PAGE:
North Carolina announces new disability housing plan

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In the latest twist in a long running battle over North Carolina’s housing services for people with mental illnesses, the state Department of Health and Human Services announced July 26 a new eight-year plan to transfer an estimated 3,000 people from its adult care homes to more integrated settings.

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The announcement came amid an apparent breakdown in talks between the state and the Department of Justice’s Civil Rights Department. In July 2010, Disability Rights North Carolina sued the state, charging that the state is violating the Americans with Disabilities by segregating thousands of people with mental illnesses in adult care homes, while failing to provide services to help those individuals live in less restrictive environments. In July 2011, the DOJ sent a letter to the state, which found similar ADA violations.

“Adult care homes are institutional settings that segregate residents from the community and impede residents’ interactions with people who do not have disabilities,” the Justice Department stated in the letter. “Most people with mental illness receiving services in adult care homes could be served in more integrated settings, but are relegated indefinitely and unnecessarily to adults care homes.”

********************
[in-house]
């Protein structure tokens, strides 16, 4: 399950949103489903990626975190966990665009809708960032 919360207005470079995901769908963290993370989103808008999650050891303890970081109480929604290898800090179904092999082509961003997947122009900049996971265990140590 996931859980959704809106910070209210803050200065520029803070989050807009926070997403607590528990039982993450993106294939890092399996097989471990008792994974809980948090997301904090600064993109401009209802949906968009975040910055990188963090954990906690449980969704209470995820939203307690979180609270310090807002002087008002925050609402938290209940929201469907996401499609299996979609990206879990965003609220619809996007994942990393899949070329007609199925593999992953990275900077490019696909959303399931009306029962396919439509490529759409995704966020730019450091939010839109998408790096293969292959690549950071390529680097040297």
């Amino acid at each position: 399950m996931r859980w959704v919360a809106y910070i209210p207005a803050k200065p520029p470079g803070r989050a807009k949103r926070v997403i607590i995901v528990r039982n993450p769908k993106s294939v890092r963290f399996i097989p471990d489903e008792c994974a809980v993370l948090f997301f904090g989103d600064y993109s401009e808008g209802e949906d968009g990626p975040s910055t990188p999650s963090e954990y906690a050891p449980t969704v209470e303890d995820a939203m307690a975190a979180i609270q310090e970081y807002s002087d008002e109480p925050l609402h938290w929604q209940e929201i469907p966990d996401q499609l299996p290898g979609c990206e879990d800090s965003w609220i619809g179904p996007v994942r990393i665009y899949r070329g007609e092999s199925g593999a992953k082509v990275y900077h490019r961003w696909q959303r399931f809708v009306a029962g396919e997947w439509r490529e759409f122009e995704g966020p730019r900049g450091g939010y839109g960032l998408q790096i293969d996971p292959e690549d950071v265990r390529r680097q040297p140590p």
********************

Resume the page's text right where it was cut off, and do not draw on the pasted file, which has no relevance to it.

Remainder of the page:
The state’s plan would cost an estimated $67 million and would give people with mental illnesses the option of relocating to new living facilities, according to an article in the Raleigh News and Observer.

Disability Rights North Carolina remains concerned that the state will not follow through with the plan without the pressure of a court-approved legal settlement.

“We are disappointed that the State was unable to come to an agreement to resolve our complaint with USDOJ,” said Vicki Smith, executive director of Disability Rights North Carolina, in a news release. “It is reassuring to hear the State acknowledge the enormity of the unmet needs of people with mental illness and their plan to increase supported housing, supported employment and other services.

“However, the plan outlined by the State lacks a binding agreement which once and for all commits the state to fulfill the promises we’ve heard today. The time for unenforceable promises has passed.”

Disability Rights North Carolina is part of the federally funded protection and advocacy system and a member of the National Disability Rights Network.